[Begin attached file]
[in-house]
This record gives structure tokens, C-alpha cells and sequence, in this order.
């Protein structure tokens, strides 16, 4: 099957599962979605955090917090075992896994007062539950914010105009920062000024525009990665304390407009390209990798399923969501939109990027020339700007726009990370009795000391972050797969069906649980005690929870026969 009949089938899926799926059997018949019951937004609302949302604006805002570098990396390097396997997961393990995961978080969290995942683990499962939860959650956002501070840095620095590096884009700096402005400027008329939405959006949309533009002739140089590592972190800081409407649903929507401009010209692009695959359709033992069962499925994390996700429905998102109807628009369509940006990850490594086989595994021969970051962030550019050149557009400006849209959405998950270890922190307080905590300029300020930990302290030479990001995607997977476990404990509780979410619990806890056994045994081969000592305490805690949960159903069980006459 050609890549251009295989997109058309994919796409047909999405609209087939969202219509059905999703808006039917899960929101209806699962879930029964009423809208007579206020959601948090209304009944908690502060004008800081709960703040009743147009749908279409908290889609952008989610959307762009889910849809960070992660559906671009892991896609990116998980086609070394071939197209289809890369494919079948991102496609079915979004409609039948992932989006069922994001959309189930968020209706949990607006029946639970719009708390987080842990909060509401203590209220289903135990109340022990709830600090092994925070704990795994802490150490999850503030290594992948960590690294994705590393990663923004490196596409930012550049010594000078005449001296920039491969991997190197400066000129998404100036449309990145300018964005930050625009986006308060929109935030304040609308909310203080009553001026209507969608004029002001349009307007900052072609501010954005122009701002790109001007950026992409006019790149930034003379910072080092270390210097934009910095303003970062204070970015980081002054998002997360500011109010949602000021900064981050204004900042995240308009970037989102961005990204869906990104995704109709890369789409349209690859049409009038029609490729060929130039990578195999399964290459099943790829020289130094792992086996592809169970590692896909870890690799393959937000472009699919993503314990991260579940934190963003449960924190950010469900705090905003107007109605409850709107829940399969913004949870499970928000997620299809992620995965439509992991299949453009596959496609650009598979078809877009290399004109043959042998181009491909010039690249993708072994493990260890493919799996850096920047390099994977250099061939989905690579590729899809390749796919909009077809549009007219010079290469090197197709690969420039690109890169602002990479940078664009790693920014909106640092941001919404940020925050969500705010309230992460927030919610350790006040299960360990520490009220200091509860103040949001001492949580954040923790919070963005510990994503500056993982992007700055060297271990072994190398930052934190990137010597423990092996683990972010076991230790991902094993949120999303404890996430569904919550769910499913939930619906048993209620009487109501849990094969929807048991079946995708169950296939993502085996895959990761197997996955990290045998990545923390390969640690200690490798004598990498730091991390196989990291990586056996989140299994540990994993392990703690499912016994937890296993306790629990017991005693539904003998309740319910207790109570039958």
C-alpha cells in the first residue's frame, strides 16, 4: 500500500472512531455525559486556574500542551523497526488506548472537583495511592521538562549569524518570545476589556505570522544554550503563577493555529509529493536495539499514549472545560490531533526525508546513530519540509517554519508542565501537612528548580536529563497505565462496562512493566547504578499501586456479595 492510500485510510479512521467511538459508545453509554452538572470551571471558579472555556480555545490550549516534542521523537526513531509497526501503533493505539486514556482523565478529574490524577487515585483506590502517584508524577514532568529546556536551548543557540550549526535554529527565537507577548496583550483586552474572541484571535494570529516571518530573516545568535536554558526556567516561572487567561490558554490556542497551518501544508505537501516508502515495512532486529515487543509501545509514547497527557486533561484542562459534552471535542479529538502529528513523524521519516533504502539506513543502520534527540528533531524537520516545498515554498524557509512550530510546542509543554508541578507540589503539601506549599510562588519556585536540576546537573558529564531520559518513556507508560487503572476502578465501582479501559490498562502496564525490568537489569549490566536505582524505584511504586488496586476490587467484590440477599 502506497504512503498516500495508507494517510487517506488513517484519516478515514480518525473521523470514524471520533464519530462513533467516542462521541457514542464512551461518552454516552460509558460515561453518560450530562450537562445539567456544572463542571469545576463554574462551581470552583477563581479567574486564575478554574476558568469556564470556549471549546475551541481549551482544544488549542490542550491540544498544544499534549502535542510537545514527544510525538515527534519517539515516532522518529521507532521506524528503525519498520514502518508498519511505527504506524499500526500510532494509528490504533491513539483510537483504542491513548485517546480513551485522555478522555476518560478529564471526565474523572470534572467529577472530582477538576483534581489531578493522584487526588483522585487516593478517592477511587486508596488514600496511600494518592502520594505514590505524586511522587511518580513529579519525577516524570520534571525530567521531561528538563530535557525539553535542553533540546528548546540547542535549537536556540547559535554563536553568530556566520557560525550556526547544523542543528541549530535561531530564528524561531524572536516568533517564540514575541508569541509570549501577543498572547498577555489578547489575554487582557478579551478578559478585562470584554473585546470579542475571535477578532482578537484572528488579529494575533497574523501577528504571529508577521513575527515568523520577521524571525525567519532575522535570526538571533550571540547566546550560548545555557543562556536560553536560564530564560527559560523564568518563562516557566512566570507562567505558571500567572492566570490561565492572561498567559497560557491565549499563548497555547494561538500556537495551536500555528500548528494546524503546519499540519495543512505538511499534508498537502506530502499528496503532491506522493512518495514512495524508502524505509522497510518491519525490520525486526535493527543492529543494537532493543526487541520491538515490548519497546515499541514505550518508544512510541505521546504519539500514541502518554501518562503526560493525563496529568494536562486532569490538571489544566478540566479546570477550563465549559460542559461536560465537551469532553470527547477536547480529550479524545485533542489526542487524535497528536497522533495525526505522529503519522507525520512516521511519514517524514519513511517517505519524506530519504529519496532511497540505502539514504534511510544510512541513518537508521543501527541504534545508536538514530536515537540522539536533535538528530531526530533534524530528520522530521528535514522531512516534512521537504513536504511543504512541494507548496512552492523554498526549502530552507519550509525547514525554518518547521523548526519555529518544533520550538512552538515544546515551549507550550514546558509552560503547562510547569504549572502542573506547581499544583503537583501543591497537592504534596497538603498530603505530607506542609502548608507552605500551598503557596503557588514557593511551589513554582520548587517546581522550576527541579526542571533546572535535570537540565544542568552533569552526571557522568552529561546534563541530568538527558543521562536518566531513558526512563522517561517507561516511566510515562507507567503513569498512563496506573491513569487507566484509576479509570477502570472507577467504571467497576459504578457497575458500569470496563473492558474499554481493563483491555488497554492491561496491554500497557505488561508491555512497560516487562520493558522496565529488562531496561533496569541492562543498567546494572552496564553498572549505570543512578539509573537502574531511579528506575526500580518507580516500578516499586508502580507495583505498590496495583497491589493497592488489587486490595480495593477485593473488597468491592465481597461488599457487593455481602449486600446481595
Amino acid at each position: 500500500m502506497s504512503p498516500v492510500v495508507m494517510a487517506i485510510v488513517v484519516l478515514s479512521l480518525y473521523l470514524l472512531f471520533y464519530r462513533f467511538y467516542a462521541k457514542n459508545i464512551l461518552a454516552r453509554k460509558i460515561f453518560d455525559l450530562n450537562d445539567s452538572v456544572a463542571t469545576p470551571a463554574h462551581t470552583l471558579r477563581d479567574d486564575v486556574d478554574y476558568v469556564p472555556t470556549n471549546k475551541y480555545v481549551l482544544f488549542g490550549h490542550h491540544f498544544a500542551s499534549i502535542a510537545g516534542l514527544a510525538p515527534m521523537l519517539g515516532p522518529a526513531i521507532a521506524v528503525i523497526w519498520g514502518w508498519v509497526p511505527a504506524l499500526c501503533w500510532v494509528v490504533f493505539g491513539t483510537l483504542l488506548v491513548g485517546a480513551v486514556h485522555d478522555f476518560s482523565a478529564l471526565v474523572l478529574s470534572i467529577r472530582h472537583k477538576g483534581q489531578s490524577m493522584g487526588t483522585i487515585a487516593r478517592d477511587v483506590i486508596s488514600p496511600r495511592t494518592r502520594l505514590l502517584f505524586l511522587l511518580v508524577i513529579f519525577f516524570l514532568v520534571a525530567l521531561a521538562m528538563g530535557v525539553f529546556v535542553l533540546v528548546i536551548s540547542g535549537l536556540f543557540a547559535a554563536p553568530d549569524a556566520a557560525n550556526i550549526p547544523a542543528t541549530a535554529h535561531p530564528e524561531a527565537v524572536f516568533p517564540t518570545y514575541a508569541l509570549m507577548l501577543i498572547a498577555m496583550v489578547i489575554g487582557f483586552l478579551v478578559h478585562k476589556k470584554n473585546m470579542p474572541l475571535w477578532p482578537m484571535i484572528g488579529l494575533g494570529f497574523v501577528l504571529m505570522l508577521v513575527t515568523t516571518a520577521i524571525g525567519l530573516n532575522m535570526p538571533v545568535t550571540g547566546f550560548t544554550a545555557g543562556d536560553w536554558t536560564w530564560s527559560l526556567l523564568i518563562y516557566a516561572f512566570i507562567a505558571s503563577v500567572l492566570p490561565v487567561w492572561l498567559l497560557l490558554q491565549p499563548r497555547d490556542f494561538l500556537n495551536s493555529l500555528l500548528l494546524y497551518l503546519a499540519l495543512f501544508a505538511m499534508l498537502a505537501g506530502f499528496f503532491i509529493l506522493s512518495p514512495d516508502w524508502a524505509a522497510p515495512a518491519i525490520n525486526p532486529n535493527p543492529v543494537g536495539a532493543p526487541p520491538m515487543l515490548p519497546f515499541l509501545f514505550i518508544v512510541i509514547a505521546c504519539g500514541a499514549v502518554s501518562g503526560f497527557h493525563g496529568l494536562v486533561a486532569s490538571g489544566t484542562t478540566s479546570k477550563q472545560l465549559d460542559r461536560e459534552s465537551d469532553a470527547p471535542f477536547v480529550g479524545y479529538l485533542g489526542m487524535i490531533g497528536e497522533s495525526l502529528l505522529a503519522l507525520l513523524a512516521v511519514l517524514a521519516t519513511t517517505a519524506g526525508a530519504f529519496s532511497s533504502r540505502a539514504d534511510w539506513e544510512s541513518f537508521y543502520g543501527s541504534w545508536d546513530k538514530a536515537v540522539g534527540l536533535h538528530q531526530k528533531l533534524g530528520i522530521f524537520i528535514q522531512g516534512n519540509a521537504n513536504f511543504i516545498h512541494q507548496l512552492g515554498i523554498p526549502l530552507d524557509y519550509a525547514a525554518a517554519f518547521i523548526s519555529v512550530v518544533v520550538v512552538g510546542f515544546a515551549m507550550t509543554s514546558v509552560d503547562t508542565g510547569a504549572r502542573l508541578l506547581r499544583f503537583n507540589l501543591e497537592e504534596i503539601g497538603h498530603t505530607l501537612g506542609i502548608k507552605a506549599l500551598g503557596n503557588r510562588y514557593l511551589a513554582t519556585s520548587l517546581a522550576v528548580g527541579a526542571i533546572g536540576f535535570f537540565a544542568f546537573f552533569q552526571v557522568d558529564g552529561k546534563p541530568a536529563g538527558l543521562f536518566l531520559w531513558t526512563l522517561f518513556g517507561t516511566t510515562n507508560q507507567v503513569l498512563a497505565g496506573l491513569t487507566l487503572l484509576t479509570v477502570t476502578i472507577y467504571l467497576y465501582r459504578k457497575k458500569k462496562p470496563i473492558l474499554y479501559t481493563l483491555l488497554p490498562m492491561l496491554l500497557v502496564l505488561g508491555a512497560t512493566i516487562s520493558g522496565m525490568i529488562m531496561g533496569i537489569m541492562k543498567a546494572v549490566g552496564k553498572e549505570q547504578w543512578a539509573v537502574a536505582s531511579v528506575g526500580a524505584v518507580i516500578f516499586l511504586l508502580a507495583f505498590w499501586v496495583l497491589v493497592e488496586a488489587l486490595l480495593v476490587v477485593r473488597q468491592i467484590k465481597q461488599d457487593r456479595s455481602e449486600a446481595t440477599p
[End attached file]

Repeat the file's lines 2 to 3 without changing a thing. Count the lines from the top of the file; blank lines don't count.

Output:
This record gives structure tokens, C-alpha cells and sequence, in this order.
């Protein structure tokens, strides 16, 4: 099957599962979605955090917090075992896994007062539950914010105009920062000024525009990665304390407009390209990798399923969501939109990027020339700007726009990370009795000391972050797969069906649980005690929870026969 009949089938899926799926059997018949019951937004609302949302604006805002570098990396390097396997997961393990995961978080969290995942683990499962939860959650956002501070840095620095590096884009700096402005400027008329939405959006949309533009002739140089590592972190800081409407649903929507401009010209692009695959359709033992069962499925994390996700429905998102109807628009369509940006990850490594086989595994021969970051962030550019050149557009400006849209959405998950270890922190307080905590300029300020930990302290030479990001995607997977476990404990509780979410619990806890056994045994081969000592305490805690949960159903069980006459 050609890549251009295989997109058309994919796409047909999405609209087939969202219509059905999703808006039917899960929101209806699962879930029964009423809208007579206020959601948090209304009944908690502060004008800081709960703040009743147009749908279409908290889609952008989610959307762009889910849809960070992660559906671009892991896609990116998980086609070394071939197209289809890369494919079948991102496609079915979004409609039948992932989006069922994001959309189930968020209706949990607006029946639970719009708390987080842990909060509401203590209220289903135990109340022990709830600090092994925070704990795994802490150490999850503030290594992948960590690294994705590393990663923004490196596409930012550049010594000078005449001296920039491969991997190197400066000129998404100036449309990145300018964005930050625009986006308060929109935030304040609308909310203080009553001026209507969608004029002001349009307007900052072609501010954005122009701002790109001007950026992409006019790149930034003379910072080092270390210097934009910095303003970062204070970015980081002054998002997360500011109010949602000021900064981050204004900042995240308009970037989102961005990204869906990104995704109709890369789409349209690859049409009038029609490729060929130039990578195999399964290459099943790829020289130094792992086996592809169970590692896909870890690799393959937000472009699919993503314990991260579940934190963003449960924190950010469900705090905003107007109605409850709107829940399969913004949870499970928000997620299809992620995965439509992991299949453009596959496609650009598979078809877009290399004109043959042998181009491909010039690249993708072994493990260890493919799996850096920047390099994977250099061939989905690579590729899809390749796919909009077809549009007219010079290469090197197709690969420039690109890169602002990479940078664009790693920014909106640092941001919404940020925050969500705010309230992460927030919610350790006040299960360990520490009220200091509860103040949001001492949580954040923790919070963005510990994503500056993982992007700055060297271990072994190398930052934190990137010597423990092996683990972010076991230790991902094993949120999303404890996430569904919550769910499913939930619906048993209620009487109501849990094969929807048991079946995708169950296939993502085996895959990761197997996955990290045998990545923390390969640690200690490798004598990498730091991390196989990291990586056996989140299994540990994993392990703690499912016994937890296993306790629990017991005693539904003998309740319910207790109570039958």